Thank you Ryan for sharing your awesome talents and congratulations on becoming a finalist. Stay tuned for more blogs about the finalists.

Tuesday, June 02, 2015 at 3:09 PM

June PbS Person of the Month

 

It is with great pleasure that Performance-based Standards (PbS) announces Jovan Haynes, Captain of Security at the South Carolina Juvenile Detention Center (SCJDC) in Columbia, SC, as our June PbS Person of the Month.

Jovan has been working at SCJDC for the past 13 years. Previous to SCJDC, Jovan worked as a contract mental health specialist and at the Justice Resource Institute (South Bridge Center).

Growing up, Jovan saw himself as a professional football player with a degree in business management. When he completed college and needed a job, a family contact found him a position as a mental health specialist. Through this experience he realized that he liked working with the youths. Jovan states “They looked up to me as a young man just a little older than them, and who was also doing well and staying out of trouble. It made me feel great when one of the youth told me he was going to change his life around and do well like me.”

Change is one of the more challenging issues that Jovan faces at work. Participating in PbS has allowed Jovan to see the “big picture.” He is most satisfied that he has been able to effectively lead staff in the right direction. Staff are now resolving conflict through talking, listening and the use of therapeutic approaches, which has made the use of force and confinement subsided tremendously. PbS has made him a better manager and his facility much safer. For all that Jovan has done, PbS Coach Dave Crowley declares him as “one of the best leaders in making positive change!”

Jovan shared this great story from his facility with us:

Due to a rare snowstorm in South Carolina, many teachers were not able to come to work, leaving the youths without classroom time during the day. The solution to this down time was to do split recreation with the youths. This causes them to be confined while one half of their unit gets recreation then switch them out. I did not want them to be confined and neither did they, but the officers did not feel comfortable with them all out together as this situation normally ended up in a fight. I spoke with the youths and explained the plan for the day, which was watching a movie off the unit. As we walked around the building other youths wanted to be a part of the group, and asked to come. It was explained to all the youths that everyone here wanted to participate and agreed to behave. I put the movie on for them and they enjoyed it. After that movie they wanted another movie. (Really it was anything to keep from going back to the unit). I did play another movie and eventually I ended up letting them play video games. Normally, the youths would never receive this privilege unless they earned level. These particular youths had never earned level or even came close. They now saw what they had been missing, I had three of these youths make level the next month! It was great to hear them in the hall ways telling me that they would be on level on this day, and they were ready to go to the game room. I had a great time with those kids that day because I saw them work together to stay out of trouble. One of our most problematic youths even told another resident that if he behaved he would help him with his reading later. That was priceless!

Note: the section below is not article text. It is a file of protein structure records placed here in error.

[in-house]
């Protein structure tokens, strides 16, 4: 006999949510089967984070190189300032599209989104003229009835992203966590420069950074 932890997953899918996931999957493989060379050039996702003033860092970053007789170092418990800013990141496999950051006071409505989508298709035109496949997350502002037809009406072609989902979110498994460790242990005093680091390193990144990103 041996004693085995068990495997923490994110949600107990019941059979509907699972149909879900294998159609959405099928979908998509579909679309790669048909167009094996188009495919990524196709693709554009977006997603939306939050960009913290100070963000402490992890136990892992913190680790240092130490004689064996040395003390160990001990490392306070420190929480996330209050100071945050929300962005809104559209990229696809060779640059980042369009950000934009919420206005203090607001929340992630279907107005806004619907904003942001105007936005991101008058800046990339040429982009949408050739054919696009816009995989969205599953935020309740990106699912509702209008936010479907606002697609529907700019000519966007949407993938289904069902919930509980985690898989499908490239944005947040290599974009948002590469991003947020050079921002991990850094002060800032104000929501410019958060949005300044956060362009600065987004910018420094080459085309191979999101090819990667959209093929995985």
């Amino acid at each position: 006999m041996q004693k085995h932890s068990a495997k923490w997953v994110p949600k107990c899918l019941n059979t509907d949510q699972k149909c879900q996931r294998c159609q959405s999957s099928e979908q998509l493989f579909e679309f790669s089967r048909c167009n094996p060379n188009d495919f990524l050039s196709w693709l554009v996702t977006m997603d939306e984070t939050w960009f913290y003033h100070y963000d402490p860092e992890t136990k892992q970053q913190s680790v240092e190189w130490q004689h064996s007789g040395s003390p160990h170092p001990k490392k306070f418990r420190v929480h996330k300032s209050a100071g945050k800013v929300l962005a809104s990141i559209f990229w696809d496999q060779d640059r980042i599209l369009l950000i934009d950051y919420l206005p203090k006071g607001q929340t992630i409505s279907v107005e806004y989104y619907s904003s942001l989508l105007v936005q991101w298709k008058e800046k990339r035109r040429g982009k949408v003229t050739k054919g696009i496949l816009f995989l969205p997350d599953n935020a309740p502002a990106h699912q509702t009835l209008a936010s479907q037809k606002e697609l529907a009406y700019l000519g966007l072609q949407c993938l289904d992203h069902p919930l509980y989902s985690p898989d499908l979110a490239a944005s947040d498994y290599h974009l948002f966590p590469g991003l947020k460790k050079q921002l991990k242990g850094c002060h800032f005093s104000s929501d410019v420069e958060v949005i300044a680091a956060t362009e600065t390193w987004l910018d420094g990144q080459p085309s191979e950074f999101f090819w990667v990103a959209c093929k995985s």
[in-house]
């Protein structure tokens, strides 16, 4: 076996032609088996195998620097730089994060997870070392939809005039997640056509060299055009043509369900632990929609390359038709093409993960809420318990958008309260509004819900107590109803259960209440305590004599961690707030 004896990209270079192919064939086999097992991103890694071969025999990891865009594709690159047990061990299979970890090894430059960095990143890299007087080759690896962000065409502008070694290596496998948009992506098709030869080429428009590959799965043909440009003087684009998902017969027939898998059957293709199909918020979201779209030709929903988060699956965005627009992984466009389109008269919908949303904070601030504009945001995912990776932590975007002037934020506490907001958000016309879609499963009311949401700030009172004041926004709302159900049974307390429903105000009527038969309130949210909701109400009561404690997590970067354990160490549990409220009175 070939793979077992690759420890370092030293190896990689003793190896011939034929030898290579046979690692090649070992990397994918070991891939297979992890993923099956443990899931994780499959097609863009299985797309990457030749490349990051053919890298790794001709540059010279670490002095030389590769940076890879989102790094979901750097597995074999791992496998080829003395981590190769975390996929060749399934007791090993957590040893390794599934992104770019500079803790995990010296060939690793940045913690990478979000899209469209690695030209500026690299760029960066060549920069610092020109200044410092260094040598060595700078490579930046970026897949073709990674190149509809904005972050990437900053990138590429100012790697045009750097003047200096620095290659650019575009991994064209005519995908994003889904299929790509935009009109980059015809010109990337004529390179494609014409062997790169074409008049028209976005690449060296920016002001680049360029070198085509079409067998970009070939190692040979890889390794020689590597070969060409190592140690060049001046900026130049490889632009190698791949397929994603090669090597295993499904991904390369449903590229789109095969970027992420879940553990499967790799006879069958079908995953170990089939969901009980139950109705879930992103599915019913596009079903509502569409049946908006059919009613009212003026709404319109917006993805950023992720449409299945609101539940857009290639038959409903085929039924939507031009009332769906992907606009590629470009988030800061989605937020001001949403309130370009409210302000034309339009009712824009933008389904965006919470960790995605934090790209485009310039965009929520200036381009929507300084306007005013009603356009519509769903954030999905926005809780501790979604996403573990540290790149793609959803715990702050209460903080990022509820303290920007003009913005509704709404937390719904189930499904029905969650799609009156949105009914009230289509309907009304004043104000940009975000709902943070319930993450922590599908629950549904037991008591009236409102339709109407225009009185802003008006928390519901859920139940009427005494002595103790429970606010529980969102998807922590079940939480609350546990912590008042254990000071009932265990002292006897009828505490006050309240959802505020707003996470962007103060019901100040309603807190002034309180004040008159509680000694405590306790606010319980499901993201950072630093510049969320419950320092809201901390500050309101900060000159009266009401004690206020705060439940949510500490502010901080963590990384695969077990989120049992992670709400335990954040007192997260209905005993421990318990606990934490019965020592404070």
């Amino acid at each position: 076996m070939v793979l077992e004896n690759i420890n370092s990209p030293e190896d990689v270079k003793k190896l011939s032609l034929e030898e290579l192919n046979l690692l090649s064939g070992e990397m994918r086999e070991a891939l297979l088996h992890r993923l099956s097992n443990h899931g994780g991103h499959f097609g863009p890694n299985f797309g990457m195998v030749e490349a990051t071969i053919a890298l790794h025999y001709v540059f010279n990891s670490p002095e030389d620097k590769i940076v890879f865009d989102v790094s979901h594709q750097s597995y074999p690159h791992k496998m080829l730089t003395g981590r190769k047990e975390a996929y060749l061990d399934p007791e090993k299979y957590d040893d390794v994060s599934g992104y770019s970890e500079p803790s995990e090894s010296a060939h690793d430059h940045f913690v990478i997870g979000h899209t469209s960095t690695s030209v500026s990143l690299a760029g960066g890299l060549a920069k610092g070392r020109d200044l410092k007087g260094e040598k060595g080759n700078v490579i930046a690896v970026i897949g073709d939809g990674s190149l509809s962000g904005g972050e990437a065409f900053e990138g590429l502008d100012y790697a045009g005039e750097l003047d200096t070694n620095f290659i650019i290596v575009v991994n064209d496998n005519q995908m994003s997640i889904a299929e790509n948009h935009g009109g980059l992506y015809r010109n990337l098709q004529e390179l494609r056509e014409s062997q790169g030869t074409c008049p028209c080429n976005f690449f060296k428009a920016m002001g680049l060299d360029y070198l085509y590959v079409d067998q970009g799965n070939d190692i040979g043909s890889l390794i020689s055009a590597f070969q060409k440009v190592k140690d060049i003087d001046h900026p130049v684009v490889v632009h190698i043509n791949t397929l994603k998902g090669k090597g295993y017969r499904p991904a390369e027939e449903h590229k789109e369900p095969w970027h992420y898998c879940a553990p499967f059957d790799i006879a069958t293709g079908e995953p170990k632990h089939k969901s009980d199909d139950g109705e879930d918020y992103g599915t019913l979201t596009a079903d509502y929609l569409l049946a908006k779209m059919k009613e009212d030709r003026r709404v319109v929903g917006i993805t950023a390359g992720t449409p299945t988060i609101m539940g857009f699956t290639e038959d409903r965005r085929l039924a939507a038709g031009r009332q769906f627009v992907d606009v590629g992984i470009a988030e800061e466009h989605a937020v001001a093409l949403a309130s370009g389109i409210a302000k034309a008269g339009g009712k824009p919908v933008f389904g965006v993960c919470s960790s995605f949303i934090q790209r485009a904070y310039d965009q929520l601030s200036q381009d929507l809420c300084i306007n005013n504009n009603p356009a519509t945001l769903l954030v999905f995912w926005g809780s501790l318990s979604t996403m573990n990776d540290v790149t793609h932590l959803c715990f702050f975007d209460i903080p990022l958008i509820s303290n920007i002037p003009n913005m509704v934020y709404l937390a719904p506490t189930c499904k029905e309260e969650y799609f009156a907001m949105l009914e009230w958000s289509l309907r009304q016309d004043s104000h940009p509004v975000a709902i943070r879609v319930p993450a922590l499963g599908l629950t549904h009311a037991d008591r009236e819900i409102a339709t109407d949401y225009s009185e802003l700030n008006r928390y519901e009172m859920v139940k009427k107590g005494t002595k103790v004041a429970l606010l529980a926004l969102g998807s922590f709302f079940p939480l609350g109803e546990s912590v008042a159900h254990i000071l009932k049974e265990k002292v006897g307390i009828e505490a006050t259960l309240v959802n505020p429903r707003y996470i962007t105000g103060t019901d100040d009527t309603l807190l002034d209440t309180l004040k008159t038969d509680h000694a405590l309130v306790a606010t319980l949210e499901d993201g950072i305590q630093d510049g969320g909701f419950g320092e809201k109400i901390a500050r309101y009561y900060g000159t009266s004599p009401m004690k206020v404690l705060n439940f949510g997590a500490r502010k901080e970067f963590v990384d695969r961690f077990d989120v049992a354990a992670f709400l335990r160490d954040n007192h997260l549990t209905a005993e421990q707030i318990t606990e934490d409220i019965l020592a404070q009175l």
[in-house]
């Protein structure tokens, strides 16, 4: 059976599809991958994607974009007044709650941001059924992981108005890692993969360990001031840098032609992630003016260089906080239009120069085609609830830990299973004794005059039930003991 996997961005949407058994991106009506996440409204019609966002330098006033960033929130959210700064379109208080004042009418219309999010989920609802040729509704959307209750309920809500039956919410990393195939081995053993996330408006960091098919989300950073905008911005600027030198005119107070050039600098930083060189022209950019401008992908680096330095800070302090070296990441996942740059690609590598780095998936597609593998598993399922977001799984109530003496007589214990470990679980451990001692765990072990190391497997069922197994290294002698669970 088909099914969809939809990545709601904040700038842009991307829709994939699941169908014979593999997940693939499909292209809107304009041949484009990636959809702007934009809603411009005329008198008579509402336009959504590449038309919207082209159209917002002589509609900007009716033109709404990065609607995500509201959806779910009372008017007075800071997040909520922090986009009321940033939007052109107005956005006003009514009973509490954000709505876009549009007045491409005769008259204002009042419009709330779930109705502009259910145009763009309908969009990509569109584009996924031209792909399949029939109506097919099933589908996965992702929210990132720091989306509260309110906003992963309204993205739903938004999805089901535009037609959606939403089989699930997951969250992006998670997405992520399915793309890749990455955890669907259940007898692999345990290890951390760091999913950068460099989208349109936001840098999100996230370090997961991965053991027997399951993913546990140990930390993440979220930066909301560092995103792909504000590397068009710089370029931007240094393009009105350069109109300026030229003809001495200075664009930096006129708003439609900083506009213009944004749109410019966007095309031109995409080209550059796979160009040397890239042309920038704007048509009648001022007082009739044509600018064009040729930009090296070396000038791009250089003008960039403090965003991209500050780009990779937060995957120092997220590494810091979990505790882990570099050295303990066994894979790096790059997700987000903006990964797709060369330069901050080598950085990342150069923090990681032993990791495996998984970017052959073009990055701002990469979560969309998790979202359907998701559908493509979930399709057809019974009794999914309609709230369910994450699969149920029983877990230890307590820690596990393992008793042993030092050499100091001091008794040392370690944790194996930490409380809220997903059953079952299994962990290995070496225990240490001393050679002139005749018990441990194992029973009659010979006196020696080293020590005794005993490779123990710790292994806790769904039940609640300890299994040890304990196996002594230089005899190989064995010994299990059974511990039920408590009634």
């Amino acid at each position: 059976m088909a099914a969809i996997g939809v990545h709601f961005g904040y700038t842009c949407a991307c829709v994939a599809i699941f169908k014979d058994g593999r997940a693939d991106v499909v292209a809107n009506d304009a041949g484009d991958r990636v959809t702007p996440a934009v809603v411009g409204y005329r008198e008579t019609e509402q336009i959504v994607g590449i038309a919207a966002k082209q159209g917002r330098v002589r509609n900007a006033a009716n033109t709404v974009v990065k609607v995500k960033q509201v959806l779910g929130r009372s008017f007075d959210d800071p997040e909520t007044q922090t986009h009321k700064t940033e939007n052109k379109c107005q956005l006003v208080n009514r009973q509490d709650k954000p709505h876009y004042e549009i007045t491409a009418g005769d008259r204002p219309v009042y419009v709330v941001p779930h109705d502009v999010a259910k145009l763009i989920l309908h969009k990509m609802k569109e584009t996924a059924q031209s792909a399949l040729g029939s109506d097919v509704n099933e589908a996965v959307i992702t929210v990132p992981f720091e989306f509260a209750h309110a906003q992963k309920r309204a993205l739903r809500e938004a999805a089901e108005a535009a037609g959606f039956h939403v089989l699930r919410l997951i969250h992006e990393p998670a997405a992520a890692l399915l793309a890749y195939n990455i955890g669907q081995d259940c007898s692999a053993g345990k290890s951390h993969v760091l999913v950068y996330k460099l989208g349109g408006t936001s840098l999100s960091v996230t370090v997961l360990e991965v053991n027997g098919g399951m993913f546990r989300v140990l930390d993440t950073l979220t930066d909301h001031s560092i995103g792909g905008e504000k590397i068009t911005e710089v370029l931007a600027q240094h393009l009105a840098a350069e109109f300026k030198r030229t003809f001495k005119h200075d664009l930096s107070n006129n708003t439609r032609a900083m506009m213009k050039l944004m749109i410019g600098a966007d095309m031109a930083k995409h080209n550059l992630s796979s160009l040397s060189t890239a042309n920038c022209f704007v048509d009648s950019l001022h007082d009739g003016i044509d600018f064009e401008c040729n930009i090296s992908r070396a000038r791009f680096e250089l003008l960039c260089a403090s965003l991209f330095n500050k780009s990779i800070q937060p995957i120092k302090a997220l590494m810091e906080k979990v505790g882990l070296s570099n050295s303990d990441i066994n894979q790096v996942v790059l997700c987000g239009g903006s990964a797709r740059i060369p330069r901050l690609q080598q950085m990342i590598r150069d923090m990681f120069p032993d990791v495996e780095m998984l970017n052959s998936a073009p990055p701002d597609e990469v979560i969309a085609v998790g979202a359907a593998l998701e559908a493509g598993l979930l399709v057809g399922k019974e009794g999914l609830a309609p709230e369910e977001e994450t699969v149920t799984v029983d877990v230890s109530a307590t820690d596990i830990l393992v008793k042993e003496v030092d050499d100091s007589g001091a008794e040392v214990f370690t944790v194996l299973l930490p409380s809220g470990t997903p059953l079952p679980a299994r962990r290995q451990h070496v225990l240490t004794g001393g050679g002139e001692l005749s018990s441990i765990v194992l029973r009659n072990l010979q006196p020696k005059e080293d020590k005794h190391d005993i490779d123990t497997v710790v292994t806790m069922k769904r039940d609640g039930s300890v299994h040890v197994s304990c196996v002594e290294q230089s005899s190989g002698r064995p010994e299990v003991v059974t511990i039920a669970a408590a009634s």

We find people like you priceless Jovan! Thank you for your commitment to treating all youths in custody as one of your own and congratulations on being selected as the June 2015 PbS person on the month.

This article was originally published on the CJCA blog.

Monday, June 01, 2015 at 10:50 AM

Kids Got Talent Finalist Spotlight

 

Kid's Got Talent Finalist Spotlight: Camp Florence

In celebration of Performance-based Standards’ (PbS) 20th Anniversary, PbS challenged facilities to step outside of the box and participate in the PbS Kids Got Talent contest.

Youths in PbS facilities were invited to submit video or audio recordings of their talents. We were stunned by the 50 + submissions with over 70 performers. Performances ranged from singing and dancing to video art and sports tricks. Each and every performance was unique and entertaining. After viewing all the entries, the field was narrowed down to eleven top finalists. Next, the 11 finalists’ videos will be reviewed by a panel of six judges, who are professional film makers and national youth justice leaders. The winner they select will be notified at the beginning of June and be invited to perform live at PbS’ 20th Anniversary and Awards Gala Aug. 14 in Indianapolis!

PbS proudly announces Noah S. from Camp Florence in Florence, OR as a finalist! Noah does a phenomenal job reciting his poem entitled ‘Spring to Life’. It was insightful and creative. Take a look at his amazing performance.

Thank you Noah for sharing your incredible poem. Stay tuned for more blogs about the finalists.

Friday, May 29, 2015 at 12:45 PM

Congratulations to the PbS 2015 Kids Got Talent Finalists

 

Performance-based Standards (PbS) is proud to announce the finalists for the 2015 PbS Kids Got Talent Contest. The contest invited all PbS participating facilities and programs to submit audio and video submissions of youths presenting their talents. The finalists were selected from over 50 submissions of various talents ranging from singing and dancing to sports tricks and video art. The 11 finalists chosen demonstrated exceptional talent, creativity and enthusiasm.

The 2015 PbS Kids Got Talent Contest finalists are:

  • Nicodemus G.—Larned Juvenile Correctional Facility, Larned, KS
  • Bransen W., Brendon B., and Carson M.—Rogue Valley Youth Correctional Facility, Grants Pass, OR